The music at that place wasn't super loud, so I know I missed some drumbeats and I Certainly couldn't have moved surely in time to it.  For that it would need to be loud enough to vibrate the tables or floor, or I would have to gain a lot more skill at picking up vibrations by touch.  I tried while my friends were talking to others.

Some of the time was very boring, I sat and fast ASL speakers talked.  I may bring something to do if I go back, to fill in this empty space.

It was when I got home and locked in that I began feeling much about the experience.  I felt very sad that I might lose my hearing aids if they break when Medicaid is gone.  I felt sad that I might lose that much hearing someday.  And I felt an adrenaline rush of Fear, belatedly.  One way of calming down is writing this and my typing fingers are flying!

I thought about a Cochlear Implant, if needed.  But of course, Medicaid won't pay for that if it is taken away.  I am Very Dependent on this computer for communication!  Without either hearing aids Or a cochlear implant I will have to work with some device which transmits Braille into print and vis versa.

I thought about whom  I wanted for friends and the answer is I want deaf people for friends and I want hearing people for friends.  Deaf people say more with a touch than hearing people. And I Love learning new languages, even Visual ones by touch, turning ASL into TASL.  Before I lost so much hearing I could converse in rudimentary Spanish and a bit of Cherokee, which is nothing like any European language I've run into.  So I enjoy learning what little grammar and structure I can in TASL, although I know I speak a pigeon form of it and probably always will.  I think ASL must be a full body language which, as a totally blind person, I can never imitate.  The grammar structure  is different enough that you cannot speak ASL and English at the same time.  You can't translate Cherokee into literal English and have it make any sense, either.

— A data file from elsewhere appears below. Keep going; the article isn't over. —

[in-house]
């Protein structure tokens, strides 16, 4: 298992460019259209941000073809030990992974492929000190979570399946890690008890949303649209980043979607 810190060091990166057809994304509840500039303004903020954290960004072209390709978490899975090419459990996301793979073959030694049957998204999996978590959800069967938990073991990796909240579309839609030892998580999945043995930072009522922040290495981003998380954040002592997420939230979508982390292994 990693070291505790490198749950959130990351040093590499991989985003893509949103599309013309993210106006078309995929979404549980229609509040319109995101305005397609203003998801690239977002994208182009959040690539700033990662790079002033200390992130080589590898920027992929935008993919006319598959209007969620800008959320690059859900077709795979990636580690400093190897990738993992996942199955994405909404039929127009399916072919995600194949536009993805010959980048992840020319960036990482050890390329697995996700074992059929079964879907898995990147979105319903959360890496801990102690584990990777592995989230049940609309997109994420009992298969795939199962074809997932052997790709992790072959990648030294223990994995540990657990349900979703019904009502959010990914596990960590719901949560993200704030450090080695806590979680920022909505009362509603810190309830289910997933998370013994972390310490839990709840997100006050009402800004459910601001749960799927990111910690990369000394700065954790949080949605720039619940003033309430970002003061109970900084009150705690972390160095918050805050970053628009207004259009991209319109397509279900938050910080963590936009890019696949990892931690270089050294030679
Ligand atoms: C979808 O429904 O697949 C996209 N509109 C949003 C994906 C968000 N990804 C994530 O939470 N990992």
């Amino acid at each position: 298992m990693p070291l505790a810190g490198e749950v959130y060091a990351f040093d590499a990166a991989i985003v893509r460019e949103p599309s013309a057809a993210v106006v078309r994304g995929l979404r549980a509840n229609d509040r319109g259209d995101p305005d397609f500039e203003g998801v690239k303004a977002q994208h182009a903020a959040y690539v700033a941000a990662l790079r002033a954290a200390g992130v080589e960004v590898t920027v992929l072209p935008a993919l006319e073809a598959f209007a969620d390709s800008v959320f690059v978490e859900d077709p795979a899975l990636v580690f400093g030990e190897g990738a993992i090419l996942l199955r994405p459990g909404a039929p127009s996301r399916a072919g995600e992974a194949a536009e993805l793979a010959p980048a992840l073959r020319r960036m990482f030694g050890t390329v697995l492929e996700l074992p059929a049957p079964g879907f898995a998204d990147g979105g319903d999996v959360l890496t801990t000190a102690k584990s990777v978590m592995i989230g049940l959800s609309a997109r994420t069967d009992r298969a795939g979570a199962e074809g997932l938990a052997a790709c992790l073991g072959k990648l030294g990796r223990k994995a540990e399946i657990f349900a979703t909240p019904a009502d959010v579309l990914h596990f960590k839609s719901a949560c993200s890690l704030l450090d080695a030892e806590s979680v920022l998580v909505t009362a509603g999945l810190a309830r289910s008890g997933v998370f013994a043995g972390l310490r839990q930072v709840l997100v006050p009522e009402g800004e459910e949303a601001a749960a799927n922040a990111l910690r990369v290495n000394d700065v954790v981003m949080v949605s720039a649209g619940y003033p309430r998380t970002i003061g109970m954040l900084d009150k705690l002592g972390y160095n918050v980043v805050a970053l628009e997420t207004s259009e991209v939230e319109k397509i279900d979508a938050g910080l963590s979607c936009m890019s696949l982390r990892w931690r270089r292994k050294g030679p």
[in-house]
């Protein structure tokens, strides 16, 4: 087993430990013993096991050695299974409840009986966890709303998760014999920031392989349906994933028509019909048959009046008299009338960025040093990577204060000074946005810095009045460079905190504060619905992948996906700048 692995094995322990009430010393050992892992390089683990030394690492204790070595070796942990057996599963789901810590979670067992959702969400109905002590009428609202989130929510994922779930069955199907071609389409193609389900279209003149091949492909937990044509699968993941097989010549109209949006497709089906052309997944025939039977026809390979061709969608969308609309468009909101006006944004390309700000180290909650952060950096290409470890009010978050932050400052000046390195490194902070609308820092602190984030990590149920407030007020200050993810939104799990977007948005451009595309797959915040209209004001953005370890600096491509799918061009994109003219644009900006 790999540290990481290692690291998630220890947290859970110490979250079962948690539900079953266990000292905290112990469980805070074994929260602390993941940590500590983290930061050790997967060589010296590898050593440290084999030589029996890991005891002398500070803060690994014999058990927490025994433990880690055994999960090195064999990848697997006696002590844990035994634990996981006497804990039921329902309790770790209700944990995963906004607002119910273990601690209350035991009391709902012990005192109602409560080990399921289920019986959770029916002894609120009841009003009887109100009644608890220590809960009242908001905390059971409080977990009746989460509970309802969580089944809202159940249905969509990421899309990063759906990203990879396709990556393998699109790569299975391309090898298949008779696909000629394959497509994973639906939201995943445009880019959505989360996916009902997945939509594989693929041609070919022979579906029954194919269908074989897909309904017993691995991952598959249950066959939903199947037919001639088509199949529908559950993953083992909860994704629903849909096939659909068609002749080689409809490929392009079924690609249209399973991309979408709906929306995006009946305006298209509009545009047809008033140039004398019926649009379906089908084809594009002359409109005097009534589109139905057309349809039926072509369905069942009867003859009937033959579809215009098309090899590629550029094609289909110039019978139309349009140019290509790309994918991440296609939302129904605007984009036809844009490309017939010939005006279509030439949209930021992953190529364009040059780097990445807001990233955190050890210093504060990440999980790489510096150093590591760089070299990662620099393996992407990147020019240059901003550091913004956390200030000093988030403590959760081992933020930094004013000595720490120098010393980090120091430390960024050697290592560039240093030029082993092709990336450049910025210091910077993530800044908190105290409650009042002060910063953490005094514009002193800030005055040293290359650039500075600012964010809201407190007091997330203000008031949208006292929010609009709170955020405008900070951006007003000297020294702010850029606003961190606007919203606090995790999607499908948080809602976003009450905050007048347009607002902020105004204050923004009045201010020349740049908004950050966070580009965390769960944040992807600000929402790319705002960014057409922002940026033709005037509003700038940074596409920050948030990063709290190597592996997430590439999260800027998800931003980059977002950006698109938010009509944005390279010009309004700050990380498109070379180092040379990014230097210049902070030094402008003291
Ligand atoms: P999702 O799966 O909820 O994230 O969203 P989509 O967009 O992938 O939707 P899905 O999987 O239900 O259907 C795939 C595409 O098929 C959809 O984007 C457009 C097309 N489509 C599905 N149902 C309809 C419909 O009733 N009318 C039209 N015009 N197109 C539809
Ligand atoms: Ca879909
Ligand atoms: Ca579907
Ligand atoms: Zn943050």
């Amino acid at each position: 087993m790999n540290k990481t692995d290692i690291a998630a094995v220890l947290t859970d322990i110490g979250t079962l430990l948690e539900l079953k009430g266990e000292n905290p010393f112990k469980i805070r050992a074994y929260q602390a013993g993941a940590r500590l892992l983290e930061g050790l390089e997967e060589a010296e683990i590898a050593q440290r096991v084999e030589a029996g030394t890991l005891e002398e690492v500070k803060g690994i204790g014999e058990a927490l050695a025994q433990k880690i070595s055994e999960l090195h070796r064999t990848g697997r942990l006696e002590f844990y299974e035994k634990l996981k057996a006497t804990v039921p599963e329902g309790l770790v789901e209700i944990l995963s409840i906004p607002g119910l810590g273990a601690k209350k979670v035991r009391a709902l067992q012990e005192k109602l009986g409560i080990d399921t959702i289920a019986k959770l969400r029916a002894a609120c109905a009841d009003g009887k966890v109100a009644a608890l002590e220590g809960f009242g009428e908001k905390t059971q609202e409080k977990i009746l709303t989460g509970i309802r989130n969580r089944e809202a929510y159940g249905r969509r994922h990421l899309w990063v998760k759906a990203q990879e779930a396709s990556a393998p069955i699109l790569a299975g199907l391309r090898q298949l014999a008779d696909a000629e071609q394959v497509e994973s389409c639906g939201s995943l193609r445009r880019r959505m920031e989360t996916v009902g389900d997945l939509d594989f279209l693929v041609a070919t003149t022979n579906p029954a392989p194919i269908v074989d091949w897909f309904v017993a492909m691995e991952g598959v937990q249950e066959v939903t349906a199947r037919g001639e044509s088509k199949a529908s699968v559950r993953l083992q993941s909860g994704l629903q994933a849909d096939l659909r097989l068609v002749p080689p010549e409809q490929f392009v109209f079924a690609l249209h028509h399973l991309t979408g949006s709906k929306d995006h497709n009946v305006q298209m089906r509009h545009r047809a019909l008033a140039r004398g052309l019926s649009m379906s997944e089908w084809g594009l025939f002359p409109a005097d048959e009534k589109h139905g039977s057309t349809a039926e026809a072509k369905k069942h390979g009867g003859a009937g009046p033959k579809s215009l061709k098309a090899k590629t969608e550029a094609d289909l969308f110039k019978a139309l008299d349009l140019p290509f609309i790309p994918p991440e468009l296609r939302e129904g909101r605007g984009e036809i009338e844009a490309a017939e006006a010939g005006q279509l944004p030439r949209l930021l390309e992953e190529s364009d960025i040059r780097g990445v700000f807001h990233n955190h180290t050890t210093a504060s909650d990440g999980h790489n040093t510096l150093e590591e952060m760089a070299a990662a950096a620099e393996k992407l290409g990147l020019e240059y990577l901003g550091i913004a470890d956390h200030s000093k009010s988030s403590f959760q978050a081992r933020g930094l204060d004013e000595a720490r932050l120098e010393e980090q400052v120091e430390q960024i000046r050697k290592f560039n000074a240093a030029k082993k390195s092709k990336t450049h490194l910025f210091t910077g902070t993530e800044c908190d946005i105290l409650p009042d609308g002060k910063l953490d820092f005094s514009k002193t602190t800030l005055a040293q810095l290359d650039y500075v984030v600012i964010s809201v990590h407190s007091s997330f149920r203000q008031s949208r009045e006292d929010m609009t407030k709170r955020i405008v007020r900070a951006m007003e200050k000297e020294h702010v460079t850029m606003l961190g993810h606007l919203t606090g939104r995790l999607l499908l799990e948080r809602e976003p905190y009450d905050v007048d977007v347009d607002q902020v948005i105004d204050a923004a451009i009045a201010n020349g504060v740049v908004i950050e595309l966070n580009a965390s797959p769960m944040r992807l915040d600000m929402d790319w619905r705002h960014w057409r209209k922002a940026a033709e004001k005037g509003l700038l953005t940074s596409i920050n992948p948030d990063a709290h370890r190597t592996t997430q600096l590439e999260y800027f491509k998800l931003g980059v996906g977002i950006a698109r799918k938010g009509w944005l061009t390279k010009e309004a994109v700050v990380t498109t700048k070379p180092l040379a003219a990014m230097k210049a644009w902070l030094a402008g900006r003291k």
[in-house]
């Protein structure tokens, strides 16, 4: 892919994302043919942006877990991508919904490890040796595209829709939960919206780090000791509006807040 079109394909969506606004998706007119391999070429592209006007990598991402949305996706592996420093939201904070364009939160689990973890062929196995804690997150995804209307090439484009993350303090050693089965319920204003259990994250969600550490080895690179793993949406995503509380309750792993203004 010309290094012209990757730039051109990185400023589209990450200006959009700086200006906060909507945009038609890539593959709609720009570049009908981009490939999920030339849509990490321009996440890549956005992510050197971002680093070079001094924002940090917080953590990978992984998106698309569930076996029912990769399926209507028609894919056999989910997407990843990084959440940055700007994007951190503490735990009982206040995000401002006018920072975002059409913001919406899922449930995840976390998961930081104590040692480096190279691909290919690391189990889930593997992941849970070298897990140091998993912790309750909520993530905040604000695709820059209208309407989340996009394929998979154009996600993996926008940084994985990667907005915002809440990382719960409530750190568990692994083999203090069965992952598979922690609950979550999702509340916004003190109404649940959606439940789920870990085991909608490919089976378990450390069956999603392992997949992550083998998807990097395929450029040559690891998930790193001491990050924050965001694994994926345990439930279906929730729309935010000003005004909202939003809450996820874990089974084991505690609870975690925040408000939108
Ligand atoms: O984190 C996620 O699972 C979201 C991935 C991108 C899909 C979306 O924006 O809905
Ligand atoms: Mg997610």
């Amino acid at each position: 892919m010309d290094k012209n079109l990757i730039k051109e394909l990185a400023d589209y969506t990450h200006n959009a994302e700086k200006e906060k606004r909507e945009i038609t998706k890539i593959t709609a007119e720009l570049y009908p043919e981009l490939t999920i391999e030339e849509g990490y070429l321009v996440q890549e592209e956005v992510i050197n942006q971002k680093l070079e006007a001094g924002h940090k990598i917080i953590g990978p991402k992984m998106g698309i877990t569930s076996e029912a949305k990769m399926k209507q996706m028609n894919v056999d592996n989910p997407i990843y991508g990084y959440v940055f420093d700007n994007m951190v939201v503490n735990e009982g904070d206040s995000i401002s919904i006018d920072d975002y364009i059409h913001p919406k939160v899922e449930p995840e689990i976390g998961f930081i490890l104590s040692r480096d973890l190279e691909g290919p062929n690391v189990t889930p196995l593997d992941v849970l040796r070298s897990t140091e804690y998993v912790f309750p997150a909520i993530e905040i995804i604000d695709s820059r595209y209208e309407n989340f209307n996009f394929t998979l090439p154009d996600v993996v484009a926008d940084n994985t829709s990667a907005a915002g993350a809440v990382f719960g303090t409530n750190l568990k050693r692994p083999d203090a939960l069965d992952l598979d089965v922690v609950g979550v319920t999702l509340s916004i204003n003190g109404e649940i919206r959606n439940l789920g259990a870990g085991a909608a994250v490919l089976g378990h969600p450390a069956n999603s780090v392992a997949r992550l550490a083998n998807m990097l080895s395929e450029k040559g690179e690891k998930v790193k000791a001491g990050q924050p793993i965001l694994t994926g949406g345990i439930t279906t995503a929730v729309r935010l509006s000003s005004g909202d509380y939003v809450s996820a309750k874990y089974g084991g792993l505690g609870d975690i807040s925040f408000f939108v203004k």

But while I can, I love music, I love to sing, and though I'm neither "deaf enough" by the standards of many deaf people, nor Hearing when with my family, for instance, I don't want to give up what I love until I have to.  I already have to give up most music I don't already know, because the instruments drown out the words or the words are spoken or sung too fast for me to understand.

Would I accept a Cochlear Implant?  Yes, though I abhor the thought of yet Another invasive surgery, I've had so damned many.  The thought of it scares me so I am glad I don't have to face it now.  But I wouldn't want to give up my deaf or deaf-blind friends and talking TASL either.  No one knows the future, and I'm not Quite being forced to make those choices yet.

If you have a TTY you can't use a "regular" phone.  And to contact Fair Trade vendors, for example, for business purposes, I will have to use the "relay" system in which I type in or Braille in what I want to say, an operator with the "relay system" says what I type as she reads it, and types the answer back to me.  I could learn to text, which is what most deaf people with any usable vision do, but growing up totally blind means I don't even know what letters go with which numbers on a phone keypad, so learning another language, "texting" seems line a nuisance, unnecessary!

The words  I learned in TASL tonight are "frustrate" and "look for" (a single sign) because my TASL instructor and a friend of hers kept looking for the boss to try and get the lights turned up.

Sometimes, though I would Never want her to walk in my shoes, it felt like she was cheating, just because I hadn't known she had been reading my signs and fingerspelling visually.  Still, very few people, (Thank Heaven) aare both deaf and totally blind, so now I will know that this is usually the case for deaf-blind friends.

I'm toast! Tired, time to stop, if you aren't bored out of your skulls already!

Good night.